The Fall of Atlantis

The July 12, 2004 edition of “Coast To Coast AM with George Noory” focused on Atlantis. Like many other speakers before him, guest Michael Tsarion suggested an alternative history kept secret from the majority of humanity by powerful secret societies, governments, and the religious and scientific mainstream. His ideas are based on a literal interpretation of Celtic texts, legends, and mythologies, as well as alleged similarities to other historical documents.

The occult perspective draws a line of destiny from every individual to a much larger picture. It tries to explain the mysteries of good and evil and the unexplained. In one sense, the power of the occult is meant to inspire awe and provide a sense of place in the universe, but in another sense the occult compartmentalizes and categorizes all the vagaries of human existence. “Yes, of course!” one thinks when hearing about the occult. “That explains everything!”

Unfortunately, reality is much too vast to fit into such small spaces. The occult explains nothing. Like religion it is better at providing a sense of comfort than actually explaining reality.

The “evidence” sited in occult studies generally consists of two types: anecdotal and interpretive. Anecdotal stories provide little or no physical evidence of an occult incident, and are fraught with the subjective errors of the witness. Interpretations of sacred texts, images, and other apparent mysteries in various media can often be explained away with apophenia (the human propensity to see patterns where there are none).

Good science demands verifiable physical evidence and the reproducibility of results. Such strict demands ensure the fairness and objectivity of the process, traits that are unforgivable to pseudoscientists, occultists and the faithful. The occultist I would truly respect and hear would be the one who admits that he has no physical evidence and only a theory but is in the process of trying to gather such evidence. He would emphasize the subjectivity of his ideas, articulate his passion for his ideas but also his strict adherence to the scientific method, and make no promises regarding the outcome of his work.

In the movie “Contact”, Jody Foster’s atheist scientist demands empirical and reproducible data before supporting a particular theory or idea. Reluctantly, her character admits in public hearings that she does not believe in God as there is little or no scientific data to support the existence of such a being. At the end of the movie, after her experience with wormholes and aliens, when questioned as to whether or not the events actually transpired, she falls back on faith, stating that everything that makes her human convinces her that she actually met with aliens. This is the one fatal flaw in a movie I otherwise highly recommend. While she knows the events to be true, she provides no evidence other than her gut reaction. The movie tries to placate this betrayal by revealing a government cover-up of real evidence that she did in fact make a trip through the universe and met aliens.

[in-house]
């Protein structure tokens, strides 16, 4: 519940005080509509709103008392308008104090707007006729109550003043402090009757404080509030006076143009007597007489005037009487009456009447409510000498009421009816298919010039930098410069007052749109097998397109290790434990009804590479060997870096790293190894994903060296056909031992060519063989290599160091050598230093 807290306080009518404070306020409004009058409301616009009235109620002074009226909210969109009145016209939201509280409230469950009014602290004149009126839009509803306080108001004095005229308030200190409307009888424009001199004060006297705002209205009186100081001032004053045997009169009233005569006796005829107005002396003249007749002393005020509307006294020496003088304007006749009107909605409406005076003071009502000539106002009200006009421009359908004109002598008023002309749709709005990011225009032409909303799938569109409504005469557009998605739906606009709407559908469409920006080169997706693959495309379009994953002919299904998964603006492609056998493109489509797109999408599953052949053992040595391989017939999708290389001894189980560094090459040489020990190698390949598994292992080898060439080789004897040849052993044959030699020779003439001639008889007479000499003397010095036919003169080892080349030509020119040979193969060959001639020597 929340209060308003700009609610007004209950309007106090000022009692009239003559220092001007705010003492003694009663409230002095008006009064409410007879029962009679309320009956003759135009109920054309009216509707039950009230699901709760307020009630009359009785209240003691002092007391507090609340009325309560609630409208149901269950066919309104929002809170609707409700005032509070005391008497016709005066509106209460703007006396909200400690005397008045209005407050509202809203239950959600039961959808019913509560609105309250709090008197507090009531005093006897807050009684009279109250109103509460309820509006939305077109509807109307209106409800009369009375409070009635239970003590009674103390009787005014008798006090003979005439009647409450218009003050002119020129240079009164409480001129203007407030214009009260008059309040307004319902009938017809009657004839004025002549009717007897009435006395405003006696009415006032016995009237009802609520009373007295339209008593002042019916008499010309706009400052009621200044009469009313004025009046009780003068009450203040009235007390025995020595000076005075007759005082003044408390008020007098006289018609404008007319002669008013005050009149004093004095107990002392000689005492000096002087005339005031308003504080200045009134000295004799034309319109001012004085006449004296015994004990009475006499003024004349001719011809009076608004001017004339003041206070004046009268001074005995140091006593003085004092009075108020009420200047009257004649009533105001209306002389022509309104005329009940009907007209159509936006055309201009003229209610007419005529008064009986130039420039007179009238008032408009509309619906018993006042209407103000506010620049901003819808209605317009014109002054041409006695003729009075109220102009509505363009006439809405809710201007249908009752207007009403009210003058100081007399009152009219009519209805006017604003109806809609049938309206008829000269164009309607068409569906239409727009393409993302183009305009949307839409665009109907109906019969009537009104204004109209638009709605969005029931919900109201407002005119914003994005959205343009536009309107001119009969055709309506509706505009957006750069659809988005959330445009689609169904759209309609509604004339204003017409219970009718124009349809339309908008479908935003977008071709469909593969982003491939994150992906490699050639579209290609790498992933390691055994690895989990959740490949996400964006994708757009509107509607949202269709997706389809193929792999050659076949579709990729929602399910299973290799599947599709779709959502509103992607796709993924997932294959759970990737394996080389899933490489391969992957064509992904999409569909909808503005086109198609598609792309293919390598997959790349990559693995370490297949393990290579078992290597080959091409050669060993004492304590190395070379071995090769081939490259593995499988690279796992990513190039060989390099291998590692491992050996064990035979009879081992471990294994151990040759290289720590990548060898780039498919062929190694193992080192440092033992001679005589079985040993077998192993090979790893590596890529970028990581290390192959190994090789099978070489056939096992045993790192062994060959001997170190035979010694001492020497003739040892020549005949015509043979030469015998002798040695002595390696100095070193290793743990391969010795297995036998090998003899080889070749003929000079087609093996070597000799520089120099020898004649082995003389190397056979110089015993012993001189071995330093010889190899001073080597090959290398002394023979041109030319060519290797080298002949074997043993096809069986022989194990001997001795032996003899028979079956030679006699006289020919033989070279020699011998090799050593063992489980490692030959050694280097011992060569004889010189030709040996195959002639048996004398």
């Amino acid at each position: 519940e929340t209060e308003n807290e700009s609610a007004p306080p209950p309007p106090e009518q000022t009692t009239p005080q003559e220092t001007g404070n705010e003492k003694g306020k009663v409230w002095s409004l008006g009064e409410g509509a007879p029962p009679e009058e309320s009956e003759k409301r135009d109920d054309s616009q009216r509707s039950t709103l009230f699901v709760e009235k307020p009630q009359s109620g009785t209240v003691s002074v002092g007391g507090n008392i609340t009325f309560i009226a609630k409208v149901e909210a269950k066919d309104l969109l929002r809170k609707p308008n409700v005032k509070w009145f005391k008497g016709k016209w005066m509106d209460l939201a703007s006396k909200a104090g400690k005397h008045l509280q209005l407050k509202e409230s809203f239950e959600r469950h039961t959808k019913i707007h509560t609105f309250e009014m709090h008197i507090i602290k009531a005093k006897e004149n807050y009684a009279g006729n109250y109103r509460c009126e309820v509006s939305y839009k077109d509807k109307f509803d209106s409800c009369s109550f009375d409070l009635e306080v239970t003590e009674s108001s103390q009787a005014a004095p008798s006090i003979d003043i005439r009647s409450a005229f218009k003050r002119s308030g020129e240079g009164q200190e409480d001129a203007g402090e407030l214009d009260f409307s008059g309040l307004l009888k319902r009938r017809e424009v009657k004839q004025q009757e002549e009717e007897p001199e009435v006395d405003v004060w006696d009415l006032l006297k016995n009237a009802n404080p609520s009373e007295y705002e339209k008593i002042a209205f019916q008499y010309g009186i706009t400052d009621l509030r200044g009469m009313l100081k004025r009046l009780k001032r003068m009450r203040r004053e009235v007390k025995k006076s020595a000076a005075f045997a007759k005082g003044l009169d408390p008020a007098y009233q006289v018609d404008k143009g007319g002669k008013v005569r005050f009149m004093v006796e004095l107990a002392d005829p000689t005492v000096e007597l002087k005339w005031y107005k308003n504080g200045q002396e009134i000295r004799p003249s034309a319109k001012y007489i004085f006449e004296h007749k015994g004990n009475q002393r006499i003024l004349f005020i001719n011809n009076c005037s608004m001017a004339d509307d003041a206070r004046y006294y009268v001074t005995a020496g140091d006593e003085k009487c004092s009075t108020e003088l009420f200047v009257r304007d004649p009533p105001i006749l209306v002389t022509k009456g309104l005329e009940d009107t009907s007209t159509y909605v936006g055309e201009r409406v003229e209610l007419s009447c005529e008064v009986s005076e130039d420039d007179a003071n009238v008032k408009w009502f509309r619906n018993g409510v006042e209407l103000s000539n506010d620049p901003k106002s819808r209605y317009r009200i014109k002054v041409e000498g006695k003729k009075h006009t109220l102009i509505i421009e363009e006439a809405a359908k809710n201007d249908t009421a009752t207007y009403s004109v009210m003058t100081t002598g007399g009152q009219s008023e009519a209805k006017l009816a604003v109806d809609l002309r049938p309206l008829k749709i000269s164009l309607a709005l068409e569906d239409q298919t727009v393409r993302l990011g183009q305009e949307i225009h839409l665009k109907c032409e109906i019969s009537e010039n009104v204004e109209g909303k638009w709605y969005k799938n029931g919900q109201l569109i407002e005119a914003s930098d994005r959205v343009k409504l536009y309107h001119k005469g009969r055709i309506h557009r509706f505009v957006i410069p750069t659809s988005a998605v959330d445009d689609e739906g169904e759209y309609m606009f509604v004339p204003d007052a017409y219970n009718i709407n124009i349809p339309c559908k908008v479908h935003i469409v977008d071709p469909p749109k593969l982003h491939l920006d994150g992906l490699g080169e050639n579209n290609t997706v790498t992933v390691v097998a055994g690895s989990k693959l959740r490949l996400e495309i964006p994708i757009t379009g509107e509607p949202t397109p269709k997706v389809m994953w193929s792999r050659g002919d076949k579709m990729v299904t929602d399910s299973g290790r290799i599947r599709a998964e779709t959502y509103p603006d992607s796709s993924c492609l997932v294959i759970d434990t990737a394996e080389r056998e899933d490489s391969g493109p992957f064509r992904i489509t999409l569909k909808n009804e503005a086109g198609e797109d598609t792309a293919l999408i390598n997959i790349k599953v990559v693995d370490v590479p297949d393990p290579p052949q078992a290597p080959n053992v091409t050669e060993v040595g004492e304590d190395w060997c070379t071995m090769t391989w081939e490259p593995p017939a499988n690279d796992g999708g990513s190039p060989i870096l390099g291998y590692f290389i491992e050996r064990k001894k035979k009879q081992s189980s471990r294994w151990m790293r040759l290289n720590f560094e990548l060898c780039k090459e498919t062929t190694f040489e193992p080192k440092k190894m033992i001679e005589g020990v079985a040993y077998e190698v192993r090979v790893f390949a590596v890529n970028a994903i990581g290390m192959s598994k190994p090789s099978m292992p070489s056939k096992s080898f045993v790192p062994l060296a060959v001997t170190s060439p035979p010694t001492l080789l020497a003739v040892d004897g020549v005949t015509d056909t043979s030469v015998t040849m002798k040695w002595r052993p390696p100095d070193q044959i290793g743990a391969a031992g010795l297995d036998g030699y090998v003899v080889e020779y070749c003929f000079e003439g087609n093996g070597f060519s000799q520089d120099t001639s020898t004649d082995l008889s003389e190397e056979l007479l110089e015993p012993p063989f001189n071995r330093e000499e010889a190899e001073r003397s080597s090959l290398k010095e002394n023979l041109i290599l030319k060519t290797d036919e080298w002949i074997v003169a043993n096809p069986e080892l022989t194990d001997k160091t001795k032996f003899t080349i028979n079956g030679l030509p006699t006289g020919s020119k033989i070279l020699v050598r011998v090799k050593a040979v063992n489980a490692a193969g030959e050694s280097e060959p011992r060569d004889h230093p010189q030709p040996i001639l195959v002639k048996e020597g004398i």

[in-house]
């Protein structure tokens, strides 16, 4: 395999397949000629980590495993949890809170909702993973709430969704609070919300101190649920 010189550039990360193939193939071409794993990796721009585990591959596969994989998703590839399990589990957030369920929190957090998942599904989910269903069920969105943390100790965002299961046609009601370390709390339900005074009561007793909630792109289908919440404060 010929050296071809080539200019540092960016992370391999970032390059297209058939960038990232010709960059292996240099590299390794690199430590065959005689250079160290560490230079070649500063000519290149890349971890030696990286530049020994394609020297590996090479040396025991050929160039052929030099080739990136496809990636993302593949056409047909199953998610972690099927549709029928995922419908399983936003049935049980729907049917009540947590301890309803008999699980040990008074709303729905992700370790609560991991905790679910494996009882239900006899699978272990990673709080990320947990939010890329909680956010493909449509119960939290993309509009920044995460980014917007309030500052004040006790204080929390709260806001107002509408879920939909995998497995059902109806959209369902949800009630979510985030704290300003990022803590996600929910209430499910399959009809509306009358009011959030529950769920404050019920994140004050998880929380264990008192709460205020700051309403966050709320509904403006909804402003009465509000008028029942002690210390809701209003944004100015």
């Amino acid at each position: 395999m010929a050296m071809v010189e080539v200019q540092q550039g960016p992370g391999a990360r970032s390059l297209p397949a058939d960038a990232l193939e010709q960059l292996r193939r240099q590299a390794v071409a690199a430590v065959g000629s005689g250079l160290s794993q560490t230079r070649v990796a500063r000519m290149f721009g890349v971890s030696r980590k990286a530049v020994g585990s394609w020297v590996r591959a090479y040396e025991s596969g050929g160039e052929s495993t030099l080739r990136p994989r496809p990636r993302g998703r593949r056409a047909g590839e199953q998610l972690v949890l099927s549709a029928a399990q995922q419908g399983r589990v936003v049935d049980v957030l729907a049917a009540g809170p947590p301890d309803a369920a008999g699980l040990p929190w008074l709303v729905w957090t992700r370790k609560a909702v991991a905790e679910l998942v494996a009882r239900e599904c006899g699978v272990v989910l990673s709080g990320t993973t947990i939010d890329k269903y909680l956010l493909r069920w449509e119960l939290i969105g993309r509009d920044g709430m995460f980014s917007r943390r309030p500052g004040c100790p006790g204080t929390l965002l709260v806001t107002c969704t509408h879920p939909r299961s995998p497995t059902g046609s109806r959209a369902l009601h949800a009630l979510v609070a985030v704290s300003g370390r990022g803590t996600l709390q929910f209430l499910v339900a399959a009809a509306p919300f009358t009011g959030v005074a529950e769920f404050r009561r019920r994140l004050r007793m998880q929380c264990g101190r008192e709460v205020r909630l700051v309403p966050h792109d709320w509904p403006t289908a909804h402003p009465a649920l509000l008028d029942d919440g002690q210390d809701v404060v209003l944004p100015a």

Perhaps, as Mr. Tsarion proposes, aliens fleeing persecution on their home planet did settle on the Earth, create the city of Atlantis, and started a hybridization program with the locals to ensure their survival. However, such a theory demands real proof, not the interpretation of the world’s sacred text as clever metaphors created to hide the truth, not the gut reaction that tells the theorist he is right, and not the manipulation of human emotions and expectations in which all good occultists excel. Science intentionally embraces reason and logic and holds human emotions at a distance. While some may describe such a tool as cold and unfeeling, science includes checks and balances the likes of which no other human tool can claim. Those who relegate science to bolter their own submission to faith and fantasy admit their extreme disinterest in reality. For them the comfort of fantasy supplants the human desire to know the truth.

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Richard Leis

Richard Leis is a writer and poet living in Tucson, Arizona. His poetry has been published in Impossible Archetype. His essays about fairy tales and technology have been published on Tiny Donkey and Fairy Tale Review’s “Fairy-Tale Files“.